UT's massive mission at DL

UT's massive mission at DL

Dooley wants more push from defensive tackles

August 16th, 2011 by Patrick Brown in Sports - College

University of Tennessee football coach Derek Dooley speaks to the press during an event.

University of Tennessee football coach Derek Dooley speaks...

Photo by Jenna Walker /Times Free Press.

KNOXVILLE -- The charge from the edge is there, but Derek Dooley needs more from the middle.

The second-year University of Tennessee football coach remains concerned with the Volunteers' push at defensive tackle, and he used the analogy of throwing a football out of a well after Monday afternoon's practice to illustrate how he needs more from his interior linemen.

"They don't have to have sacks, but tackles can push the pocket," Dooley said. "If you're standing at the bottom of a well and you try to throw a ball out, it's hard. There's no room to follow through, right? You're sitting there and there's a wall, that's what two good tackles who can push the guards back into the lap of the quarterback can do, then he's throwing it out of a well and he short-arms it.

Malik Jackson, the Vols' best defensive lineman, has been out since the first week of camp with a sprained MCL. The senior's absence has opened the door for more reps for sophomore Corey Miller and junior college-transfer Maurice Couch, but the depth and the group's overall size are concerns.

"I still think we're undersized compared to a lot of other teams in the SEC," said Daniel Hood, one of the Vols' bigger tackles at 300 pounds. "Even though I've got 20 or 30 pounds on [Jackson], he's way better than I am. He can play the double-team blocks just as well as I can. Corey is as elusive as they get."

Despite Jackson's status as a sure thing, Dooley said Jackson needs to work and hopes the 6-foot-5, 270-pounder returns early next week, though he doesn't expect Jackson to be "full-go" by then.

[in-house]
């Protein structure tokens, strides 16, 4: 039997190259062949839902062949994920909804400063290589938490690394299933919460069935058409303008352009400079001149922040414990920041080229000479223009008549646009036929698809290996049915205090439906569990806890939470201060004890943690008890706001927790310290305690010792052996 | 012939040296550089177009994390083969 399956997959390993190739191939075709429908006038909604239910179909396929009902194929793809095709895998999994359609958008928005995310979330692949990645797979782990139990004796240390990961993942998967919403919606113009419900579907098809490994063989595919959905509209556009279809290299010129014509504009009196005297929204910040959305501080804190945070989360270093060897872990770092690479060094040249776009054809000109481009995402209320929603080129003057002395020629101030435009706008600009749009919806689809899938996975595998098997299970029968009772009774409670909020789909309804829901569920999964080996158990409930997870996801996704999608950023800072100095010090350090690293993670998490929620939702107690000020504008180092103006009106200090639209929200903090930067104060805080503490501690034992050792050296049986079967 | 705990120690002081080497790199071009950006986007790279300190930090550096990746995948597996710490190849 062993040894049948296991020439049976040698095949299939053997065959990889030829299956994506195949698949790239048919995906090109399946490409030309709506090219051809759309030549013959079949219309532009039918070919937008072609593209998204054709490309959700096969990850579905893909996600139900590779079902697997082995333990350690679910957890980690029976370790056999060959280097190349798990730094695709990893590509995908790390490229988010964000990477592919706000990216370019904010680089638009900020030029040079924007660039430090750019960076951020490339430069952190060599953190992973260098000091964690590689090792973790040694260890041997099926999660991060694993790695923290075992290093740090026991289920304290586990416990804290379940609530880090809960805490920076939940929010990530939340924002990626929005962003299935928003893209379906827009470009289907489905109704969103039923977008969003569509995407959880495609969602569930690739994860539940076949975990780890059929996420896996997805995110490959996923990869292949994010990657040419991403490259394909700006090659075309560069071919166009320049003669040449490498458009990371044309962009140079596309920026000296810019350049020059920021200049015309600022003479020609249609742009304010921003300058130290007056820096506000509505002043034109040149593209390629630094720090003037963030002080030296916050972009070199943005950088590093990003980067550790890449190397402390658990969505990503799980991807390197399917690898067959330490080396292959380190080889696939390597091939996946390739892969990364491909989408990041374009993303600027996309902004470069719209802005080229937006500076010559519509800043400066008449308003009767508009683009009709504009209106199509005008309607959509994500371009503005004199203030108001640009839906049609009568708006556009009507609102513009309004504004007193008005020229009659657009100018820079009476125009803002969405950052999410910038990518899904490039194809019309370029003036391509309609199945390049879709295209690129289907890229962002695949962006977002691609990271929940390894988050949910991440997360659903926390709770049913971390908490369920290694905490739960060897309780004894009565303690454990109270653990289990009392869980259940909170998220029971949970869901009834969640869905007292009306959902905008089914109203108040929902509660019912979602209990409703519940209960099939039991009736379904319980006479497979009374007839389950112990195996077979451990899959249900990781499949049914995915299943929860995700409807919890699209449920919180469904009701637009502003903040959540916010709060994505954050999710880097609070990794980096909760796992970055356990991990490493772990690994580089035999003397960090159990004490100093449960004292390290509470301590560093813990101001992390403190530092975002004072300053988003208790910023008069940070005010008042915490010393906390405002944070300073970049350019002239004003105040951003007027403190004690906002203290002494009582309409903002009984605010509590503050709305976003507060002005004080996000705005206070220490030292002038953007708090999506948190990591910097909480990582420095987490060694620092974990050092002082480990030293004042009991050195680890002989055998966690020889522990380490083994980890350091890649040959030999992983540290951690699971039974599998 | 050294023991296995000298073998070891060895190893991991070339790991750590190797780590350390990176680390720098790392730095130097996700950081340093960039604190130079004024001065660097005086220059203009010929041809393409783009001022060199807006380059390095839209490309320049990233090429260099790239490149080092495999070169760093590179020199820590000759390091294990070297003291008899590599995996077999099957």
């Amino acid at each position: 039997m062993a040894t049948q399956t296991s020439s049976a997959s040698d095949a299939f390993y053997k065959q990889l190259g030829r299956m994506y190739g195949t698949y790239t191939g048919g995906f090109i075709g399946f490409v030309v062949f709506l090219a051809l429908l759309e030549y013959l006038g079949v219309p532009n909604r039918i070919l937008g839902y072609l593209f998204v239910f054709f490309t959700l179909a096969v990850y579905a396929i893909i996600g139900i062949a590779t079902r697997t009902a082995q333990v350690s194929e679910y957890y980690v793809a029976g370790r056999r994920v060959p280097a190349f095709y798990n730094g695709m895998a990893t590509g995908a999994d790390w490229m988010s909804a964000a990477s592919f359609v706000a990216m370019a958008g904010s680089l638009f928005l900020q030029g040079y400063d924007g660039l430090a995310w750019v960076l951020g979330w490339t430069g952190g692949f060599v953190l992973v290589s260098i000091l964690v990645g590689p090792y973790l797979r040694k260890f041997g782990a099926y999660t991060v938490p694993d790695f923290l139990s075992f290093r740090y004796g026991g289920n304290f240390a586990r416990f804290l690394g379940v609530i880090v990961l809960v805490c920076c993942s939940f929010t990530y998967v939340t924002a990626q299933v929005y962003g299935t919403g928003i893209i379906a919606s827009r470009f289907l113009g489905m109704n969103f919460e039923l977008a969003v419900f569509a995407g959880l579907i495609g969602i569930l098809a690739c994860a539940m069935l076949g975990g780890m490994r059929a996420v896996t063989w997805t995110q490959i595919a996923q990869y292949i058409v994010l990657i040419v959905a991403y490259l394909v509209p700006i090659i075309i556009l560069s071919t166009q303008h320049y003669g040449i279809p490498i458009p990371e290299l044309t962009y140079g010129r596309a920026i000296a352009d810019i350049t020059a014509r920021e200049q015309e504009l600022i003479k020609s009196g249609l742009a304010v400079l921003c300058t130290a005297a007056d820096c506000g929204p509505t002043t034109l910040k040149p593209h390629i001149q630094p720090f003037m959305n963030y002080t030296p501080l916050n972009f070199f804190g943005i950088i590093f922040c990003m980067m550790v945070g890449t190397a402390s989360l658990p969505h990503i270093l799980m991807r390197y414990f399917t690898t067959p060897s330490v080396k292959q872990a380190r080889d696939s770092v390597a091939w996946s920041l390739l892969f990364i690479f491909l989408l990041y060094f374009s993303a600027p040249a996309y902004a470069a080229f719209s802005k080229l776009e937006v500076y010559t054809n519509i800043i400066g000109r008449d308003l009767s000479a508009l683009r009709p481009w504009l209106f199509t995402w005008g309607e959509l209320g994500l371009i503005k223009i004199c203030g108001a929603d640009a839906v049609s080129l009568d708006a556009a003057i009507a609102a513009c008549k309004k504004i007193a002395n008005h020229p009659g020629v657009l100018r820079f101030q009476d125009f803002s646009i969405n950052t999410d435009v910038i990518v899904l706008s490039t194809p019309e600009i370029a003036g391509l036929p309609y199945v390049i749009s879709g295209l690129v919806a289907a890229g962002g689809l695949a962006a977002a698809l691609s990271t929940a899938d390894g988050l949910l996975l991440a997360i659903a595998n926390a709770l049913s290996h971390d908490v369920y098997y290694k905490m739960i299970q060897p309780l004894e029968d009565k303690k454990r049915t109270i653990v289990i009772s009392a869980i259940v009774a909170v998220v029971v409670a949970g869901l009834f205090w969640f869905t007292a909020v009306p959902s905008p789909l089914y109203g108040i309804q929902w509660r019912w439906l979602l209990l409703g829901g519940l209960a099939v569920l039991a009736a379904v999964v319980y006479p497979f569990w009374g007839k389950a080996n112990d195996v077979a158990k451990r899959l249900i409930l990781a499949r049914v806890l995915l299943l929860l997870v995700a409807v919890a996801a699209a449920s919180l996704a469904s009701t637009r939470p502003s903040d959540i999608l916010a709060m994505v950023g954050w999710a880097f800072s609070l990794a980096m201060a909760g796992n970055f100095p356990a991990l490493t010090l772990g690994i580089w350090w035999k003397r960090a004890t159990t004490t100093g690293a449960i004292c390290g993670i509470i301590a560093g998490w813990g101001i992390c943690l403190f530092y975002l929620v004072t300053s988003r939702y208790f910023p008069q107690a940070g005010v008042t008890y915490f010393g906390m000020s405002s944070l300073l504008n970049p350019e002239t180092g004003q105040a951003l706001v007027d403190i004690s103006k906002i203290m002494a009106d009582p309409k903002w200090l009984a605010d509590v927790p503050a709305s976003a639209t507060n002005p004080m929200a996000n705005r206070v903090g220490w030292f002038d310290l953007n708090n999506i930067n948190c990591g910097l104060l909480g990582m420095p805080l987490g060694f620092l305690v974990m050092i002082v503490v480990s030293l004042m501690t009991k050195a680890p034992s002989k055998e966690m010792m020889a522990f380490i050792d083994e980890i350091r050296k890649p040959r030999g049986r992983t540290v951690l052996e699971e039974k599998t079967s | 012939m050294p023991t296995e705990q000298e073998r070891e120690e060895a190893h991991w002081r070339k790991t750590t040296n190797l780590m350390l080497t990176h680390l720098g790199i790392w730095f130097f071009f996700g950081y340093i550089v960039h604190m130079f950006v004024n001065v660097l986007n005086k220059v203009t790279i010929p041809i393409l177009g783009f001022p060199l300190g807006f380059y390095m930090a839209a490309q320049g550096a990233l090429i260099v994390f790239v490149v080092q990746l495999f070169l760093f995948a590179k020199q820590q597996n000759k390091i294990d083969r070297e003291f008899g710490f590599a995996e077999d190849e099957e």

"It's not like he was a 12-game dominant player," Dooley said. "He was playing at a real high level this spring [and] got a good spring practice under his belt. But he definitely needs some good work going into the first game. He needs to hit, he needs to tackle and he hasn't done that."

The Vols' lack of size and depth may mean different tackles and ends may play in different situations against different types of offenses. UT will need Hood and the 305-pound Couch to counter run-heavy teams; Jackson and Miller could thrive rushing the quarterback on passing downs; and the Vols have a four-end package to optimize their pass rush.

"It doesn't matter if you're playing in a spread league or you're playing in a pro-style league -- you've got to be good up front," defensive coordinator Justin Wilcox said Sunday. "You've got to be good there. There's really no substitute.

"We're still probably not going to be the biggest D-line out there, and that's OK. We've got to play very technical, and we've got to know exactly what we're doing. If we do that, we've got a shot."

Dooley called Hood a "steady hand" and "first-down run-stopper." The 270-pound Miller's play in Jackson's absence has drawn praise from Dooley and Wilcox, and Hood said Couch's conditioning as he manages his asthma has improved since the start of camp. Jackson and Miller are converted ends with better pass-rushing skills than the line-plugging duo of Hood and Couch.

"It's good to have a mixture of those guys," Hood said, "with people like me and [Couch] who can get in there and bust our heads again the other offensive linemen."

As nice it is to have that combination, though, the Vols still need to build more wells.

"We're getting it at end, but then [the quarterback's] able to step up and make a throw," said Dooley. "We need better push from the inside. We need Malik back."

Contact Patrick Brown at pbrown@timesfreepress.com or 901-581-7288. Follow him on Twitter at twitter.com/patrickbrowntfp.